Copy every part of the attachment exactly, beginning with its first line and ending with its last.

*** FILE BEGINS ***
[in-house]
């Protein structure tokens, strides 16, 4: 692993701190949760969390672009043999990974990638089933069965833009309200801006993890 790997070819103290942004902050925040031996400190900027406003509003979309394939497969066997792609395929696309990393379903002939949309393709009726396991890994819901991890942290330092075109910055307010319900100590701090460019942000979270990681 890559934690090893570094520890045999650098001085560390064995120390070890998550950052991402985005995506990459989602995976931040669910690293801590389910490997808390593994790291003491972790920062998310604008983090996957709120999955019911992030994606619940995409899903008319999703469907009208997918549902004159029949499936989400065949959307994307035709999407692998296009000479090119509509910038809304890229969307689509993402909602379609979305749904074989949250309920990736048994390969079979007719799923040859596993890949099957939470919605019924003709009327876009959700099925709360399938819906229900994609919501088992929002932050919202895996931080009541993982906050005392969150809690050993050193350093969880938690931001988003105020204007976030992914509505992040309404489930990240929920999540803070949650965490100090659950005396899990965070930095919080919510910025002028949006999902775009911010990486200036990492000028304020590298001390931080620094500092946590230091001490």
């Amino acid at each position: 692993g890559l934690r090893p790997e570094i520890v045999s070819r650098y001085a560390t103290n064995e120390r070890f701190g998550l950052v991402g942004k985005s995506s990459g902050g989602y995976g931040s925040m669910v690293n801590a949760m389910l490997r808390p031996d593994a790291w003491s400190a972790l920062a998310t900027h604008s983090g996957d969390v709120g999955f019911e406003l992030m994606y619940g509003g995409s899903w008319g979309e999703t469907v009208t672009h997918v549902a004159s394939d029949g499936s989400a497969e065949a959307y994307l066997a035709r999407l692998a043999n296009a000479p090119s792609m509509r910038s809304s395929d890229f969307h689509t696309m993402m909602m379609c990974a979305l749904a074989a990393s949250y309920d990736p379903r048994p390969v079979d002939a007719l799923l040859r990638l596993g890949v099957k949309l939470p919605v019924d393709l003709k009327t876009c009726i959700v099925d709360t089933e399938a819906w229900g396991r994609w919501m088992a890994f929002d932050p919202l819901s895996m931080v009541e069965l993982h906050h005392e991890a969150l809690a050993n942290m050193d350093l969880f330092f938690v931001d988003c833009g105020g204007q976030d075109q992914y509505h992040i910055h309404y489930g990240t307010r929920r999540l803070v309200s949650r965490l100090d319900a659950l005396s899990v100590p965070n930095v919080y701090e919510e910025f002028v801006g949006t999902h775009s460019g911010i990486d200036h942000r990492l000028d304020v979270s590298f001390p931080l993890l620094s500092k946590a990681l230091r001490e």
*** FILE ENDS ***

[in-house]
């Protein structure tokens, strides 16, 4: 692993701190949760969390672009043999990974990638089933069965833009309200801006993890 790997070819103290942004902050925040031996400190900027406003509003979309394939497969066997792609395929696309990393379903002939949309393709009726396991890994819901991890942290330092075109910055307010319900100590701090460019942000979270990681 890559934690090893570094520890045999650098001085560390064995120390070890998550950052991402985005995506990459989602995976931040669910690293801590389910490997808390593994790291003491972790920062998310604008983090996957709120999955019911992030994606619940995409899903008319999703469907009208997918549902004159029949499936989400065949959307994307035709999407692998296009000479090119509509910038809304890229969307689509993402909602379609979305749904074989949250309920990736048994390969079979007719799923040859596993890949099957939470919605019924003709009327876009959700099925709360399938819906229900994609919501088992929002932050919202895996931080009541993982906050005392969150809690050993050193350093969880938690931001988003105020204007976030992914509505992040309404489930990240929920999540803070949650965490100090659950005396899990965070930095919080919510910025002028949006999902775009911010990486200036990492000028304020590298001390931080620094500092946590230091001490």
């Amino acid at each position: 692993g890559l934690r090893p790997e570094i520890v045999s070819r650098y001085a560390t103290n064995e120390r070890f701190g998550l950052v991402g942004k985005s995506s990459g902050g989602y995976g931040s925040m669910v690293n801590a949760m389910l490997r808390p031996d593994a790291w003491s400190a972790l920062a998310t900027h604008s983090g996957d969390v709120g999955f019911e406003l992030m994606y619940g509003g995409s899903w008319g979309e999703t469907v009208t672009h997918v549902a004159s394939d029949g499936s989400a497969e065949a959307y994307l066997a035709r999407l692998a043999n296009a000479p090119s792609m509509r910038s809304s395929d890229f969307h689509t696309m993402m909602m379609c990974a979305l749904a074989a990393s949250y309920d990736p379903r048994p390969v079979d002939a007719l799923l040859r990638l596993g890949v099957k949309l939470p919605v019924d393709l003709k009327t876009c009726i959700v099925d709360t089933e399938a819906w229900g396991r994609w919501m088992a890994f929002d932050p919202l819901s895996m931080v009541e069965l993982h906050h005392e991890a969150l809690a050993n942290m050193d350093l969880f330092f938690v931001d988003c833009g105020g204007q976030d075109q992914y509505h992040i910055h309404y489930g990240t307010r929920r999540l803070v309200s949650r965490l100090d319900a659950l005396s899990v100590p965070n930095v919080y701090e919510e910025f002028v801006g949006t999902h775009s460019g911010i990486d200036h942000r990492l000028d304020v979270s590298f001390p931080l993890l620094s500092k946590a990681l230091r001490e």